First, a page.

Imagine you read someone’s blog about job trends. Thinking your friends might find it as interesting as you did, you post it on Facebook. A few days later, you find out that the blog used outdated statistics. Would you be willing to retract your original post saying that it was inaccurate?

Soo Young Rieh

Soo Young Rieh is an associate professor in the School of Information at the University of Michigan. She has conducted research projects about credibility assessment with funding from the MacArthur Foundation.

You read someone’s comments about Ann Arbor in an online newspaper site, and you know that what the person said is wrong. Do you enter a comment that says why it is wrong or do you ignore it and let other people get the wrong impression about Ann Arbor?

You want to book a hotel for a family vacation. Every hotel website you examine is positive about the hotel and posts nice pictures. Can you trust what you read and see? Tripadvisor.com gives an average 3.5 rating to these hotels and counters with negative opinions. Which information do you trust more?

Every day, we interact with a great amount of information from various sources such as search engines, general websites, online news sites, and social networking sites. As more and more people contribute content online, people increasingly find themselves in situations where they must decide whether they trust the information they read online.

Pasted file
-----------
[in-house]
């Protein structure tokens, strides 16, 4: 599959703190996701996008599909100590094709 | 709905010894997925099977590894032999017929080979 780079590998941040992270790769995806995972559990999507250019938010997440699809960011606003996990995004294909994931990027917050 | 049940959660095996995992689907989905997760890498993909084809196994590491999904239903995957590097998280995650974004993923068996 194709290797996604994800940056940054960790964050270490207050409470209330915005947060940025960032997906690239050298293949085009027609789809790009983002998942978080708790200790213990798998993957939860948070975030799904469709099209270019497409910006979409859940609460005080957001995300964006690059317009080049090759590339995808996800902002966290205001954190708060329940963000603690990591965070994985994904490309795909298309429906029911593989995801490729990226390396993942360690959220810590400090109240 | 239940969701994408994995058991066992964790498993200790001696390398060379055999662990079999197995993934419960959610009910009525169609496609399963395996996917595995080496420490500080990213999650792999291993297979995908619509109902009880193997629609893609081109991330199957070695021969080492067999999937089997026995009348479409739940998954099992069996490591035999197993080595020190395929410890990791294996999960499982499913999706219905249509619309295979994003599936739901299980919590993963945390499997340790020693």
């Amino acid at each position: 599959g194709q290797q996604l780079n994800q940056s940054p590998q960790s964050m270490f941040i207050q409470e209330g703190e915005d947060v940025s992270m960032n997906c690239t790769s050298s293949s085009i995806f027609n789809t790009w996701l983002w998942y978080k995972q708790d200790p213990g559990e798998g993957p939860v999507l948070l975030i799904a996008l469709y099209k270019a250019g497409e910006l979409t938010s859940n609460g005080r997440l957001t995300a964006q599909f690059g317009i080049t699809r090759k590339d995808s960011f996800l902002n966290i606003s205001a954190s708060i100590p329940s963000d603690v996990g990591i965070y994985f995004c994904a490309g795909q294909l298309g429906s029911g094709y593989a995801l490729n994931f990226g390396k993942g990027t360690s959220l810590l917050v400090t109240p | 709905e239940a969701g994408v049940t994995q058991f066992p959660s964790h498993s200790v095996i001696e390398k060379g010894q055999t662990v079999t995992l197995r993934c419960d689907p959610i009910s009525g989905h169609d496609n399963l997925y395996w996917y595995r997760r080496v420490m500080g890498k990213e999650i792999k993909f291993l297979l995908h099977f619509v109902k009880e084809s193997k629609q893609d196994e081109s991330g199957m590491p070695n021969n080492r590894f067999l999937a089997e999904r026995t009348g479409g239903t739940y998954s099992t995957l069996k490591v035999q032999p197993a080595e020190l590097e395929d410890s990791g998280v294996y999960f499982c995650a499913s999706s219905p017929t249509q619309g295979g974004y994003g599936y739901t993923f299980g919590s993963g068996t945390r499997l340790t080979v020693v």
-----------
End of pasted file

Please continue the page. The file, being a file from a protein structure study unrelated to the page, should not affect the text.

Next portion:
This is the general problem that the members of Information Behavior and Interaction (IBI) Research Group at UMSI have addressed over the past decade. We have studied a host of research questions such as how people make judgments about information credibility and how their credibility judgments influence the ways they seek, use, create, and share information. We have also studied what can be done to help people find information they can trust. The findings from our recent investigations using online information activity diaries, interviews, and lab-based studies can be summarized as follows:

Multi-dimensional constructs of credibility assessment 

Credibility judgment is a highly subjective assessment reflecting individuals’ knowledge level, prior experience, and expertise. It is not something that resides in information or a person objectively. People conceptualize credibility with respect to multiple dimensions and they consider certain dimensions of credibility more important than others, depending on the types of digital media they have used. For instance, our study showed that when people use social networking sites, currency, trustworthiness, and truthfulness are the most important constructs. When they use online news sites, they consider currency, accuracy, and reliability more important than trustworthiness or truthfulness. According to our online activities diary study, expertise, which has long been understood as a primary construct for credibility assessment, is considered important only when people use articles or e-books.

Predictive credibility judgments before interactions with information